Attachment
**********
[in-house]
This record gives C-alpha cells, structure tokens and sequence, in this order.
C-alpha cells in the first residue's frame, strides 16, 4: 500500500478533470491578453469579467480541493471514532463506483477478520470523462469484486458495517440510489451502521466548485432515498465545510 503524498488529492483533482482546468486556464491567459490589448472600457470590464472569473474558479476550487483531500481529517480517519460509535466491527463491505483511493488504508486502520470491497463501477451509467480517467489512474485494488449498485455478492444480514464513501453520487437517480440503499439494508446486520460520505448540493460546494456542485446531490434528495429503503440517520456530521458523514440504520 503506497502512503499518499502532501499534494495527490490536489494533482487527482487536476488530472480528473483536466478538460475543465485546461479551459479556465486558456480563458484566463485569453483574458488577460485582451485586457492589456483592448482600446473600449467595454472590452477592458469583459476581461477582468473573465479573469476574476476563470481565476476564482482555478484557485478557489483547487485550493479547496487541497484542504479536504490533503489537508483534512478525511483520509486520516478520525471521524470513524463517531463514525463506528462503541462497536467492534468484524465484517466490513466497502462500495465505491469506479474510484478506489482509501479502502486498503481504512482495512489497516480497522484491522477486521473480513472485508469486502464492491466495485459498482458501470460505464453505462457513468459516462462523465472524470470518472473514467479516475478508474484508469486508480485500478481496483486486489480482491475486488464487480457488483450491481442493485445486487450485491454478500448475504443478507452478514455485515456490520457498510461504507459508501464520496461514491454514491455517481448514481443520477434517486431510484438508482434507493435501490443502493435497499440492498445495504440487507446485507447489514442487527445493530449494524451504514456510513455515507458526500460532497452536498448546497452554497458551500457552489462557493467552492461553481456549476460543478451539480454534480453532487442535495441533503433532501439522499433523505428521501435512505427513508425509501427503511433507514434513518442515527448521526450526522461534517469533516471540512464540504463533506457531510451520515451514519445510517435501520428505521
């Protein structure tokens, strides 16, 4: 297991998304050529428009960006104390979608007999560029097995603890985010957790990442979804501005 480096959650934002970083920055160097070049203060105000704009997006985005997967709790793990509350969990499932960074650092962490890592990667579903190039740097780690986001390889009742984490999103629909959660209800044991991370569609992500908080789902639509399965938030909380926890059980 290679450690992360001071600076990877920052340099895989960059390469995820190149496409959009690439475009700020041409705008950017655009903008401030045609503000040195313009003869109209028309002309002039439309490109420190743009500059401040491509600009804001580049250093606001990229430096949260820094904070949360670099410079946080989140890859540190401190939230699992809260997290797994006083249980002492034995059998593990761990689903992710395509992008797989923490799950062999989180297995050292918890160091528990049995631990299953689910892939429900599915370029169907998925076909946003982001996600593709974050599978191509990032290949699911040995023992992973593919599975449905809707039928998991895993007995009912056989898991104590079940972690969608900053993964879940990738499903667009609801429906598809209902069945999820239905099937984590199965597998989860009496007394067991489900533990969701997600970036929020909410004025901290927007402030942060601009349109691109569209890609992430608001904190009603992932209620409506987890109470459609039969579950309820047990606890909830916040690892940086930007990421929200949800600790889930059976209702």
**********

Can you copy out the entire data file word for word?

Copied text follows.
[in-house]
This record gives C-alpha cells, structure tokens and sequence, in this order.
C-alpha cells in the first residue's frame, strides 16, 4: 500500500478533470491578453469579467480541493471514532463506483477478520470523462469484486458495517440510489451502521466548485432515498465545510 503524498488529492483533482482546468486556464491567459490589448472600457470590464472569473474558479476550487483531500481529517480517519460509535466491527463491505483511493488504508486502520470491497463501477451509467480517467489512474485494488449498485455478492444480514464513501453520487437517480440503499439494508446486520460520505448540493460546494456542485446531490434528495429503503440517520456530521458523514440504520 503506497502512503499518499502532501499534494495527490490536489494533482487527482487536476488530472480528473483536466478538460475543465485546461479551459479556465486558456480563458484566463485569453483574458488577460485582451485586457492589456483592448482600446473600449467595454472590452477592458469583459476581461477582468473573465479573469476574476476563470481565476476564482482555478484557485478557489483547487485550493479547496487541497484542504479536504490533503489537508483534512478525511483520509486520516478520525471521524470513524463517531463514525463506528462503541462497536467492534468484524465484517466490513466497502462500495465505491469506479474510484478506489482509501479502502486498503481504512482495512489497516480497522484491522477486521473480513472485508469486502464492491466495485459498482458501470460505464453505462457513468459516462462523465472524470470518472473514467479516475478508474484508469486508480485500478481496483486486489480482491475486488464487480457488483450491481442493485445486487450485491454478500448475504443478507452478514455485515456490520457498510461504507459508501464520496461514491454514491455517481448514481443520477434517486431510484438508482434507493435501490443502493435497499440492498445495504440487507446485507447489514442487527445493530449494524451504514456510513455515507458526500460532497452536498448546497452554497458551500457552489462557493467552492461553481456549476460543478451539480454534480453532487442535495441533503433532501439522499433523505428521501435512505427513508425509501427503511433507514434513518442515527448521526450526522461534517469533516471540512464540504463533506457531510451520515451514519445510517435501520428505521
């Protein structure tokens, strides 16, 4: 297991998304050529428009960006104390979608007999560029097995603890985010957790990442979804501005 480096959650934002970083920055160097070049203060105000704009997006985005997967709790793990509350969990499932960074650092962490890592990667579903190039740097780690986001390889009742984490999103629909959660209800044991991370569609992500908080789902639509399965938030909380926890059980 290679450690992360001071600076990877920052340099895989960059390469995820190149496409959009690439475009700020041409705008950017655009903008401030045609503000040195313009003869109209028309002309002039439309490109420190743009500059401040491509600009804001580049250093606001990229430096949260820094904070949360670099410079946080989140890859540190401190939230699992809260997290797994006083249980002492034995059998593990761990689903992710395509992008797989923490799950062999989180297995050292918890160091528990049995631990299953689910892939429900599915370029169907998925076909946003982001996600593709974050599978191509990032290949699911040995023992992973593919599975449905809707039928998991895993007995009912056989898991104590079940972690969608900053993964879940990738499903667009609801429906598809209902069945999820239905099937984590199965597998989860009496007394067991489900533990969701997600970036929020909410004025901290927007402030942060601009349109691109569209890609992430608001904190009603992932209620409506987890109470459609039969579950309820047990606890909830916040690892940086930007990421929200949800600790889930059976209702």